Where To Look For Free Examples Of A Rhetorical Analysis Essay

If you have been assigned a rhetorical analysis essay to compose, you may be looking for free examples to read through before starting your own paper. There are a few places where you will be able to obtain copies of other student's completed assignments. We have some ideas to get you started, and some tips to make sure you earn top marks on your rhetorical analysis essay.

Searching For Free Samples? Here's Where To Start:

Take a trip to your local library, and have a chat with the librarian. You will find that he or she has access to vast academic resources, both at your institution, and online. Tell her what your assignment involves, and then pick her brains for information. Your course supervisor may also be able to point you in the right direction as you go on the hunt for free essay examples. Classmates may be able to help as well.

Google it. Try and keep your search relatively narrow to save time as you look for relevant essay examples. Visit the websites of institutions and research facilities that are conducting work in your field of study. Blogs, chat rooms and message boards might be worth visiting to see where other students have had the best luck.

When You Are Ready To Write, Don't Forget....

A rhetorical analysis essay involves examining a text or other form of communication that seeks to make a statement, or take a position on an issue. It's your job to figure out what the author was attempting to communicate to his or her audience and how. You can choose to include your own opinion as to how successful you feel the creator was in his attempts to get his point across.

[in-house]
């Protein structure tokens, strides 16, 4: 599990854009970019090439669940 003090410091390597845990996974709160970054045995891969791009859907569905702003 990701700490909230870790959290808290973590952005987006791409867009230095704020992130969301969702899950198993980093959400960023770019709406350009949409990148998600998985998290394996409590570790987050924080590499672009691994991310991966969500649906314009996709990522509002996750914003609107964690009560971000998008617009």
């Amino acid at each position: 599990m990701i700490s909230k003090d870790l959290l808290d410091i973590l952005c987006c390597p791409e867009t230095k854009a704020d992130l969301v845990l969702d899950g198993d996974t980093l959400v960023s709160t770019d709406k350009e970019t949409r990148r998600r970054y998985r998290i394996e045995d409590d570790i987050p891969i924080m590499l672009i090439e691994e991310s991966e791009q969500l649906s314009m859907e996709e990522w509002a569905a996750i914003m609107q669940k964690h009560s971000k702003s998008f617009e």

To make it easier for you to remember, some of the essential elements of a great rhetorical analysis essay have been put together in the phrase SOAPStone. “S” stands for speaker, and it is crucial that you keep in mind who it is that is “speaking” and their experience with the topic they are examining.

“O” is for occasion, and refers to the context in which the work was written. “A” is for audience; who did the author write the work for? The purpose of the piece is the “P”, and the second “S” in SOAPStone concerns the specific subject or topic discussed in the text. “Tone” is just that, what was the overall tone or style that the author used to compose his work? Pull it all together in your paper to guarantee a great grade!


© WritingCastle.net. All rights reserved.